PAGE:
Kenya and Uganda are helping prolong the four-year-old civil war in South Sudan by serving as conduits for arms to combatants, a United Nations official said on Monday.
“The responsibility to prevent atrocities is regional and international,” Adama Dieng, the UN special advisor for prevention of genocide, told Voice of America.
“It is true that large quantities of weapons and ammunition are flowing into South Sudan through Kenya and Uganda.”
Mr Dieng said peace will be achieved in South Sudan only “if we have concerted regional and international efforts to leave no further options to the South Sudanese leaders to stop and start negotiating.”
“International partners have to start targeting the accomplices, intermediaries of the South Sudanese parties,” Mr Dieng declared. “Welcoming refugees who are victims of a conflict they are de facto facilitating is not good enough,” he added.
Uganda is hosting more than one million refugees from South Sudan, while Kenya’s Kakuma camp holds more than 100,000.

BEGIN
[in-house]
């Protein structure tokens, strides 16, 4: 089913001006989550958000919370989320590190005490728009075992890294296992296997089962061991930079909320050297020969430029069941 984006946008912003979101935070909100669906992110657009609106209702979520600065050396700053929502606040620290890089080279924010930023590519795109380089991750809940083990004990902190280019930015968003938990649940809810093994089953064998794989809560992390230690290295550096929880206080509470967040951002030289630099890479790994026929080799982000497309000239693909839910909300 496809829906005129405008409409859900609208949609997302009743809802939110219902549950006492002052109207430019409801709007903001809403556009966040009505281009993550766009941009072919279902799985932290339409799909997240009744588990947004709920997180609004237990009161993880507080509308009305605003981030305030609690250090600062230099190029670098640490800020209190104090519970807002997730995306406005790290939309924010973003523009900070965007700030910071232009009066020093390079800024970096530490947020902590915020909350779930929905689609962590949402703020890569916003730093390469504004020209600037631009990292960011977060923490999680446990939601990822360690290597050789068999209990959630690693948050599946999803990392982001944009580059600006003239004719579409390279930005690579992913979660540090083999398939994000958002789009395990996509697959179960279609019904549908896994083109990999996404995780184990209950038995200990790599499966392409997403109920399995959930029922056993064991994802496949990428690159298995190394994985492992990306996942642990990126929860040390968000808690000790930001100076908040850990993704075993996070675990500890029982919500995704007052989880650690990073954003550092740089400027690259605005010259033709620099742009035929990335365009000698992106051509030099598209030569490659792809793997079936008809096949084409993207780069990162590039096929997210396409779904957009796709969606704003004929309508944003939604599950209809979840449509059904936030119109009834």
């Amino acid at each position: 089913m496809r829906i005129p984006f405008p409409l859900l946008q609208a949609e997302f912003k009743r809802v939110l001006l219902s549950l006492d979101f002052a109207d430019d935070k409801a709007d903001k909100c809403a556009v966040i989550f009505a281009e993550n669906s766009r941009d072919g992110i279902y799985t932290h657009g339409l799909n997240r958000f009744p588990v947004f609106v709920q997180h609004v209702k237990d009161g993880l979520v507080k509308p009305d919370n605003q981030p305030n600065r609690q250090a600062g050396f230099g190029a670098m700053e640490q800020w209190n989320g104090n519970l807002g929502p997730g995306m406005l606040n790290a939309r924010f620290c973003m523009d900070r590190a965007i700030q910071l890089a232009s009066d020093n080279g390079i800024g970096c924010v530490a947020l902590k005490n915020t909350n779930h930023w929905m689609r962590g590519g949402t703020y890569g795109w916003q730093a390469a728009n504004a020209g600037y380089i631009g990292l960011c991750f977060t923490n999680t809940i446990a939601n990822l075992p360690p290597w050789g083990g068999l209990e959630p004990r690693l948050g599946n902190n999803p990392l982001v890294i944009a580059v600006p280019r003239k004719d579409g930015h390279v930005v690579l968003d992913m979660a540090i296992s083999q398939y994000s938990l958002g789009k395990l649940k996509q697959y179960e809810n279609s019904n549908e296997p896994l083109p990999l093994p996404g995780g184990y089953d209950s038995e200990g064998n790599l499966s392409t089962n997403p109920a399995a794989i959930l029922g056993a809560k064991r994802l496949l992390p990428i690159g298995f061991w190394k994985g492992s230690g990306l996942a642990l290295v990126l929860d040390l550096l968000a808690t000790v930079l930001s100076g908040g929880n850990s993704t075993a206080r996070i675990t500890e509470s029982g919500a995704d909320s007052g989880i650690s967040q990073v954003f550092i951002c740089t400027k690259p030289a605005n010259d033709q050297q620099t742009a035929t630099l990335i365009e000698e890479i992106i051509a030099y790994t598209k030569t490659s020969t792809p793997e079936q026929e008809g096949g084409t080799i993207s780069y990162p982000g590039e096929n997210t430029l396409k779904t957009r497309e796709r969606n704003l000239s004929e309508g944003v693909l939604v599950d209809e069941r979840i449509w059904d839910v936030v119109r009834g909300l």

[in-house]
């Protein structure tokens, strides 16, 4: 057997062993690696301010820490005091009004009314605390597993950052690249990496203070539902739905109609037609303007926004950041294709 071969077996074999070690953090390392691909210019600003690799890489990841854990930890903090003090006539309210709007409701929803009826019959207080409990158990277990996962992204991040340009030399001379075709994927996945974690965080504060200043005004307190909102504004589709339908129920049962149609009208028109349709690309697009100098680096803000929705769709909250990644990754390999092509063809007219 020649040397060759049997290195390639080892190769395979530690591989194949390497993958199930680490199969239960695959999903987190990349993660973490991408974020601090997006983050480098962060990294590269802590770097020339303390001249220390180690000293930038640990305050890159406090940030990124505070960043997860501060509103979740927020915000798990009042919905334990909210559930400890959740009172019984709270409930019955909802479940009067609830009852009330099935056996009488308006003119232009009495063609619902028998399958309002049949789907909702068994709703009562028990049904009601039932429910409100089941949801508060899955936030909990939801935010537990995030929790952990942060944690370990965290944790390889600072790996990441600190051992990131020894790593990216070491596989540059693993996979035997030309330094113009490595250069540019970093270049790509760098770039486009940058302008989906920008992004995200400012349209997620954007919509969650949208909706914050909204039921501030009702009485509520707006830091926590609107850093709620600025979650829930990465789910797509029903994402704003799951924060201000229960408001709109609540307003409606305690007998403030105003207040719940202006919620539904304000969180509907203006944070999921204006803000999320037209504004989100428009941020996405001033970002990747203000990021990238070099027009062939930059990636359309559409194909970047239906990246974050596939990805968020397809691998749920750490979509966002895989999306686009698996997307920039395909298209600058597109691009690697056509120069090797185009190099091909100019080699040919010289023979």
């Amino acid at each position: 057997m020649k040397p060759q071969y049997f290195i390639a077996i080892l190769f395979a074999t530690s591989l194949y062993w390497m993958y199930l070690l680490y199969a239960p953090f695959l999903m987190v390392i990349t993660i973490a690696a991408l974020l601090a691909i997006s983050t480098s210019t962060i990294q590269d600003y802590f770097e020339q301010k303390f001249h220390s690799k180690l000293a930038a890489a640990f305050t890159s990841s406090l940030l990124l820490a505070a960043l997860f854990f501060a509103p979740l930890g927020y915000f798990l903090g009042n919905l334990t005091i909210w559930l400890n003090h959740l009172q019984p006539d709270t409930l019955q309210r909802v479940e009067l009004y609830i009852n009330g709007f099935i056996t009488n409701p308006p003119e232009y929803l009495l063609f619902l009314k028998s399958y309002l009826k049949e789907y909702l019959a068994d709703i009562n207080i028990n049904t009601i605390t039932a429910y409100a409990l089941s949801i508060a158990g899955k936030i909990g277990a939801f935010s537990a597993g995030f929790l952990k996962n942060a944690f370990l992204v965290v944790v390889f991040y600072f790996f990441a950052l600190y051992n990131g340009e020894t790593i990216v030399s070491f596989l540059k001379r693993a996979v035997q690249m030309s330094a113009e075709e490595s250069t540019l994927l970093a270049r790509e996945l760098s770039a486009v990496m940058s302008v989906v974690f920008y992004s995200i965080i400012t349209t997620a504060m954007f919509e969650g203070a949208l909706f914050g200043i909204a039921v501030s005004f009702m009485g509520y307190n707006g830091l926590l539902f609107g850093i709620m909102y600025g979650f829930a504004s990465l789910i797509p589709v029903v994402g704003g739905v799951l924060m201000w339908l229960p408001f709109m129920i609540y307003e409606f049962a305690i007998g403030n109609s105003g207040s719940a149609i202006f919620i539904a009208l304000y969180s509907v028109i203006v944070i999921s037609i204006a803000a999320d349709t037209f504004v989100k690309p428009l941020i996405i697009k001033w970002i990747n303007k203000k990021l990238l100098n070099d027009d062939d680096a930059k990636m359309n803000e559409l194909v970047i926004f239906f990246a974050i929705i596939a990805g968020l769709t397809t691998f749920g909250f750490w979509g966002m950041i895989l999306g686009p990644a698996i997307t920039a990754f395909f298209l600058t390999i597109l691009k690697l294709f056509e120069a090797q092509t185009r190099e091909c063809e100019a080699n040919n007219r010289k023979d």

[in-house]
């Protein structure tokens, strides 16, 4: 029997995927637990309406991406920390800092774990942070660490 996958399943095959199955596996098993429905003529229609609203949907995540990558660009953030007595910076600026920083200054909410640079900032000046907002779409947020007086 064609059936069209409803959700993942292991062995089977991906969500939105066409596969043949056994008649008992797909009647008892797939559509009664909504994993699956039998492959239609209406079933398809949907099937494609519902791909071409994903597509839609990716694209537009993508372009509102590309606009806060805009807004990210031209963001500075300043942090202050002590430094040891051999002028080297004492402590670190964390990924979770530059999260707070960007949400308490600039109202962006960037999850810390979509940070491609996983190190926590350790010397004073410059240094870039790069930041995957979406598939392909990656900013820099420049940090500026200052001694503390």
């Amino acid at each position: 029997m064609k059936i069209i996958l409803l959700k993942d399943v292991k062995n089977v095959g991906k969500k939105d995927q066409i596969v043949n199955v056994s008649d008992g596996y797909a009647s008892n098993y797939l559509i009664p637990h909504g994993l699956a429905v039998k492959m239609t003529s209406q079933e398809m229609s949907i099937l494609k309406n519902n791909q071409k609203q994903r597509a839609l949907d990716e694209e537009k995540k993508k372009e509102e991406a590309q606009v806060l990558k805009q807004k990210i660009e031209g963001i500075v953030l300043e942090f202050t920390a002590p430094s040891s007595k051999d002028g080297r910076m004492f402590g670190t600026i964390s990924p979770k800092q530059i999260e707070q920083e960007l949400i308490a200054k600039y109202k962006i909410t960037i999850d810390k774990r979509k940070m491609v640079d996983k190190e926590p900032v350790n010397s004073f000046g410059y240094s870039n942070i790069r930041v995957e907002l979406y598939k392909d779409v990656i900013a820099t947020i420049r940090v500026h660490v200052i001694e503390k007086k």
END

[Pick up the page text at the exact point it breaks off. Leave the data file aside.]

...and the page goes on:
Mr Dieng did not indicate whether the governments of Kenya and Uganda are directly involved in arms trafficking to South Sudan. He also did not say whether the weapons are intended for the country’s military or rebel forces — or possibly both.
But a UN panel of experts reported last November it had obtained “documentary evidence” of a cargo flight containing 31 tonnes of weapons that arrived in Entebbe, Uganda, in August.
Kampala-based Bosasy Logistics was listed as consignee for this shipment, which was said to have originated in Bulgaria. The arms were to be transferred to South Sudan, according to unnamed sources cited by the UN experts. Uganda has openly sided with the South Sudan government since the start of the civil war in December 2013.